Kluwe : Yeah exactly. It’s weird that being a punter is like the only job out there, that they will tell you don’t do this to the best of your ability because if I hit a fifty-five or sixty yard bomb, even with hang time our guys might not be able to get down there quick enough. With the returners that we have in the league now, like Hester and guys like that even a little space is enough for them to get it going and bring it back. It’s a team sport you have to sacrifice yourself for the good of the team
Strauss : Is it hard for you to change the direction of the punt the height and hang time?
Kluwe : It was difficult at first, because I had never done it, but I’ve gotten pretty good at it. The hardest thing is keeping the punt under a certain distance without having it be too short. When you’re hitting a punt and just hitting it normal, odds are you’ll still get a 42-43 yard average. But if you miss a punt where you’re trying to go higher and shorter when you miss, it’s like a twenty-five to thirty yard punt which kind of sucks.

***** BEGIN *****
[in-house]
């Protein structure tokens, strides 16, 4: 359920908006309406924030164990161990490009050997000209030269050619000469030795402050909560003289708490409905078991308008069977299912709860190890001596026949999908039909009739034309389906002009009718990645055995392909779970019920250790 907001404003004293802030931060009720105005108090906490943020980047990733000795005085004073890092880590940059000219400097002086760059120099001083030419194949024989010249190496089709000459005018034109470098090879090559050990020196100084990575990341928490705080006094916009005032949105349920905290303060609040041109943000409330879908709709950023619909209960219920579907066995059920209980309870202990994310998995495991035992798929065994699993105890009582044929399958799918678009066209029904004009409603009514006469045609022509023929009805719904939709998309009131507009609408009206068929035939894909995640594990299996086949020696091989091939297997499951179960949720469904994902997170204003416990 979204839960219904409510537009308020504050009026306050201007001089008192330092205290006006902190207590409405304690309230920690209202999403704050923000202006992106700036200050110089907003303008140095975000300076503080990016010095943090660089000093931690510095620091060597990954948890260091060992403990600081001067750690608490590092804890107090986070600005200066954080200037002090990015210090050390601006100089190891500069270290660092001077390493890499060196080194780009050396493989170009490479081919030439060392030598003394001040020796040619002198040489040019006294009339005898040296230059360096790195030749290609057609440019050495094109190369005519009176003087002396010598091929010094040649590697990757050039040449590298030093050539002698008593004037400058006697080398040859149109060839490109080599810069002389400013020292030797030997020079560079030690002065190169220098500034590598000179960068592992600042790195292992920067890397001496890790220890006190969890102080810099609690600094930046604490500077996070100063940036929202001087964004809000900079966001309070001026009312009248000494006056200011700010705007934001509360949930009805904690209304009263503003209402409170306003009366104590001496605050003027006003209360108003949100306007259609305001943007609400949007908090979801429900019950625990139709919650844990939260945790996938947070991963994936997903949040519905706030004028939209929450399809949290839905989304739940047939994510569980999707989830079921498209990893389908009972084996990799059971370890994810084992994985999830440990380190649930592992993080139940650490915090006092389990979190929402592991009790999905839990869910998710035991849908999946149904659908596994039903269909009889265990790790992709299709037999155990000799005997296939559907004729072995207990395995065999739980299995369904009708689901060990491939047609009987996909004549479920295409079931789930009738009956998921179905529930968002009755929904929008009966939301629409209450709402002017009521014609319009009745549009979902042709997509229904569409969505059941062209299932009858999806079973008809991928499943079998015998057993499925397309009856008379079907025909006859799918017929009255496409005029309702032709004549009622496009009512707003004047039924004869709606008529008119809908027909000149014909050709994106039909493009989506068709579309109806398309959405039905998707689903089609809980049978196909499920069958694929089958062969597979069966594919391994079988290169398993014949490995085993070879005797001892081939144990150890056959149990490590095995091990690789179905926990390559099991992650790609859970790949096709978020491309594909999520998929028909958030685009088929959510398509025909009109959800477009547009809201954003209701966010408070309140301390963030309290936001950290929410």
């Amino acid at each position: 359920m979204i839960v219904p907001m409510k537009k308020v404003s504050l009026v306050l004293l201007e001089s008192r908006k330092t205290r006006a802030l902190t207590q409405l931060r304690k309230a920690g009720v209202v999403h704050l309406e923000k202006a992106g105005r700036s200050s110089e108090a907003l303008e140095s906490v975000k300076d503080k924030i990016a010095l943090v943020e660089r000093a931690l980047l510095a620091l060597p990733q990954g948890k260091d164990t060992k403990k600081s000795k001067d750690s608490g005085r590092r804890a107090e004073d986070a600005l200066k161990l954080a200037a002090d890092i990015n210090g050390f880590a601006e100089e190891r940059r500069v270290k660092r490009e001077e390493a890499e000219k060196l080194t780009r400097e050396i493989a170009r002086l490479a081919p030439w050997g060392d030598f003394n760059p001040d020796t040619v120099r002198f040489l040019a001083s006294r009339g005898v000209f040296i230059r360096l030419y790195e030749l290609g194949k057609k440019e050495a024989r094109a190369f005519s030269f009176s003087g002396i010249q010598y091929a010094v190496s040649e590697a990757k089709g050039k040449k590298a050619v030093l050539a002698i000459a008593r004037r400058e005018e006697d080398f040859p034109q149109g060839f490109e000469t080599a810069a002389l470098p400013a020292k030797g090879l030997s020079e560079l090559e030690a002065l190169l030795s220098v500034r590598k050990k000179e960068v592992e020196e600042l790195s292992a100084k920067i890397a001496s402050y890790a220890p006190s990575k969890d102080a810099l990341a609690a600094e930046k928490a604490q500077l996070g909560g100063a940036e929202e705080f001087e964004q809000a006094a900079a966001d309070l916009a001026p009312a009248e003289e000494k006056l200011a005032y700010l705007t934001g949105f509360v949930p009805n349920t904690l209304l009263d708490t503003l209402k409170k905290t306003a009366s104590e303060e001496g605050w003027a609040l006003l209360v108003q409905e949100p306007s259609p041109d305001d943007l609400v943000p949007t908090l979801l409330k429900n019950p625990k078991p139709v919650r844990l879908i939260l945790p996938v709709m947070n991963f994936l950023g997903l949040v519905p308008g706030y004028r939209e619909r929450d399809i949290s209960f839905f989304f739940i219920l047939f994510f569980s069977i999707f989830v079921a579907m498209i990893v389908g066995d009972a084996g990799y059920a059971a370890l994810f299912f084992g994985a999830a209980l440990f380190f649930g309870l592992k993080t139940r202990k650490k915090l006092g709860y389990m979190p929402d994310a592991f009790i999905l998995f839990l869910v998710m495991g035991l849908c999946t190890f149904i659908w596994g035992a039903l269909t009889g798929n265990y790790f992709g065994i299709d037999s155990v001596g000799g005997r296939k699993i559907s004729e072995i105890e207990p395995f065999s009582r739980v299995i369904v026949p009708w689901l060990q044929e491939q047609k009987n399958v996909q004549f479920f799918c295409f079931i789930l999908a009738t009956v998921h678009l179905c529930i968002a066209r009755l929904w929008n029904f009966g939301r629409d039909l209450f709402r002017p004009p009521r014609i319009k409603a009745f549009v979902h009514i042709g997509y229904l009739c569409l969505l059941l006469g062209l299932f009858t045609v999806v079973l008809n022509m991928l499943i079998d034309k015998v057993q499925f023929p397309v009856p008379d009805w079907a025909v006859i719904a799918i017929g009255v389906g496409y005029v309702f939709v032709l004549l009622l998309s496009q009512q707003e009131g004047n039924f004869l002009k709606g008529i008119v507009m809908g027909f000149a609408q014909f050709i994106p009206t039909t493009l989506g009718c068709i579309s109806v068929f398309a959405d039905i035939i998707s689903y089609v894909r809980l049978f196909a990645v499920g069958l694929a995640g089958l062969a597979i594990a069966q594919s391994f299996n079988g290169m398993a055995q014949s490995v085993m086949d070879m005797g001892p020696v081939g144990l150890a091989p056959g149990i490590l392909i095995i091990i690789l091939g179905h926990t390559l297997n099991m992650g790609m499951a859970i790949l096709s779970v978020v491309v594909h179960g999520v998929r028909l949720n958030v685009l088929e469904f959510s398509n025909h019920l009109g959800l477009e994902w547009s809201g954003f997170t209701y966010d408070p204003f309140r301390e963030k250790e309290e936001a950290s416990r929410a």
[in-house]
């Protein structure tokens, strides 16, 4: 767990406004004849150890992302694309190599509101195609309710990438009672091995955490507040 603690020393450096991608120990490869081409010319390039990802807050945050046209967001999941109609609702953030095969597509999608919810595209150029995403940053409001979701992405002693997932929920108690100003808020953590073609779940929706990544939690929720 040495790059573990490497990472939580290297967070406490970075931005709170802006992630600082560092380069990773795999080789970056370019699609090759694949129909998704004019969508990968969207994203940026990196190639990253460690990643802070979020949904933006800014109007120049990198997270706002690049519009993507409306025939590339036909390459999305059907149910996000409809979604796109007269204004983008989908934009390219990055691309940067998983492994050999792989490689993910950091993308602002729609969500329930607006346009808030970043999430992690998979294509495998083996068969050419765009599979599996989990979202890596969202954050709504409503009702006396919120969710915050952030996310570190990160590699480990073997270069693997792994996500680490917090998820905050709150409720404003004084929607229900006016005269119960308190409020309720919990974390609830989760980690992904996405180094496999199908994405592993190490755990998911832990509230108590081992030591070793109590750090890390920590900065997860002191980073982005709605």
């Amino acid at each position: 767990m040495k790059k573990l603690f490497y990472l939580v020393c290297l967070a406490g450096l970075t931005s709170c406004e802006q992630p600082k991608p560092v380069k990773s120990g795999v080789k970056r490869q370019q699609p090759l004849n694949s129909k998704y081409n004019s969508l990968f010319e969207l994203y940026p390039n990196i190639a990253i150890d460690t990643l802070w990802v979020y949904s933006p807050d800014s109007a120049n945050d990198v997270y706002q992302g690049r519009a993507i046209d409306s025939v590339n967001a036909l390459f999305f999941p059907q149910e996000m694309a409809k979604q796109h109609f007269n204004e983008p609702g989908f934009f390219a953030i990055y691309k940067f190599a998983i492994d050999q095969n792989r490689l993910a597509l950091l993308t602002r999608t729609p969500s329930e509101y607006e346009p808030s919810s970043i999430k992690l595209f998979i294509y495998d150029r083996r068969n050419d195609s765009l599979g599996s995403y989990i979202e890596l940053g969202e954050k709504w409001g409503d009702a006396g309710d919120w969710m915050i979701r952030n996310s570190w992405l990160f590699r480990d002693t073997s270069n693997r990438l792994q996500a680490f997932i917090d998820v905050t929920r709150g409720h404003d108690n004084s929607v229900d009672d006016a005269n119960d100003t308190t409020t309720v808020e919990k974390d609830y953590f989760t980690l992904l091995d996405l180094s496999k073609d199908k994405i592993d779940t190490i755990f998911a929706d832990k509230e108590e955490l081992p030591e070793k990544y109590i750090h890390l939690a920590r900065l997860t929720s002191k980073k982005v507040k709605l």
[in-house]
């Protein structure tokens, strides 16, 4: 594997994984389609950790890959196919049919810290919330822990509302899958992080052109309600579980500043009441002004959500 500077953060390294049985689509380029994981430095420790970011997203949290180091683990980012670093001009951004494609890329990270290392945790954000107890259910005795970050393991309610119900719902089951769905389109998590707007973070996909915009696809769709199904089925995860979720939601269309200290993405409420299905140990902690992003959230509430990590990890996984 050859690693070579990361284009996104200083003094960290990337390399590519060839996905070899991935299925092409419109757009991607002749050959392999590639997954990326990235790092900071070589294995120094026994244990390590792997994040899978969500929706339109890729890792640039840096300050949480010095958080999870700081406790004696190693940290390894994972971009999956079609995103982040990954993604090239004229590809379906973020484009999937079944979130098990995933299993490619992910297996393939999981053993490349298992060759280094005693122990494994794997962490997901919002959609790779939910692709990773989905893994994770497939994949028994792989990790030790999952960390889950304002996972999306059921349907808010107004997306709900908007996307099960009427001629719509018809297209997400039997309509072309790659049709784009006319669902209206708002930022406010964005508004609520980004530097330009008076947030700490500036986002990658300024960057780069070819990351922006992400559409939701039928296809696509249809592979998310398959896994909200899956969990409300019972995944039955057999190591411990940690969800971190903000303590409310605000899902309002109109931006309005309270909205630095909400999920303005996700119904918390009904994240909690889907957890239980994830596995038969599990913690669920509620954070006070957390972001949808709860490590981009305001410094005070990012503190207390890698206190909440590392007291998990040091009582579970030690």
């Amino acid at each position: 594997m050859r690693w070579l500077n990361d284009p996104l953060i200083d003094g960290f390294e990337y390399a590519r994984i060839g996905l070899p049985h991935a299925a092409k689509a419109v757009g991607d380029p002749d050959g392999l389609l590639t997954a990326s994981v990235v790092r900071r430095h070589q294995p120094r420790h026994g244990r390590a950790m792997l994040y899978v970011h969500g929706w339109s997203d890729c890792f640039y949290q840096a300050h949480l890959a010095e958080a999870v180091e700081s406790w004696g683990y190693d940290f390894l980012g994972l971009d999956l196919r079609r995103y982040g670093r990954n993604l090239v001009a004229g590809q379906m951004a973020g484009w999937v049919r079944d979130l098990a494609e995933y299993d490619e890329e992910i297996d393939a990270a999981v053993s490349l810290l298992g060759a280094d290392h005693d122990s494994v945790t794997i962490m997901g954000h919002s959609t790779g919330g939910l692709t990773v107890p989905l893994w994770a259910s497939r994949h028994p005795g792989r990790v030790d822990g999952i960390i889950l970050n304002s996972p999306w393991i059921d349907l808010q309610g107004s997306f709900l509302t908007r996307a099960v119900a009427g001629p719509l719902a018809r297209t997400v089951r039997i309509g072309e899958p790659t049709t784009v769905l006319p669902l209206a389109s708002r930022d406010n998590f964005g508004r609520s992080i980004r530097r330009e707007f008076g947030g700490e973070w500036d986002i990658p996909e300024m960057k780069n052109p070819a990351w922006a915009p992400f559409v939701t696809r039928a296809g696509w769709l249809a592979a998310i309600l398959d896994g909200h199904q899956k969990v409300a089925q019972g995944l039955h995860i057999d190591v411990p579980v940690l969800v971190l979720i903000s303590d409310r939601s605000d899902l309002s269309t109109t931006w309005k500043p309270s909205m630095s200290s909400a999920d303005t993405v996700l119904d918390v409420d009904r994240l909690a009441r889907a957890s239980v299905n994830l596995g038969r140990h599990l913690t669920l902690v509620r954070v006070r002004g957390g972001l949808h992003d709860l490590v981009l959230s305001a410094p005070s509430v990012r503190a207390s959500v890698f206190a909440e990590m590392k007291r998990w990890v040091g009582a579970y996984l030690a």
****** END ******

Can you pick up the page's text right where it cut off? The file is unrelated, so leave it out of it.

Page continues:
Strauss : Do you think they need to come out with a stat like hang time and yards gained after the punt or something compared to just distance?
Kluwe : Yeah. I’d like to see a punter rating. I’m trying to draw one up I just need the stats finalized on it. Basically it takes into account how far the ball went, hang time, and where on the field you kicked it. A lot of people don’t realize a 45 yard punt toward the sideline isn’t the same as a 45-yarder down the middle of the field. The ball has to go farther in the diagonal than it does in a straight line. So a 45 yard punt to the sideline is more like a 51 yard punt which is a much better punt in peoples’ minds than a 45 yard punt.
Strauss : What do you think the most fun game of your NFL career has been?
Kluwe : I don’t know, probably all of them. Each game is fun to play in. Sometimes you don’t win which sucks, but to get the chance to go out there and play is pretty awesome.
Strauss : You’ve thrown one pass in your NFL career right?
Kluwe : Yeah, it was a little shovel pass on a fake field goal.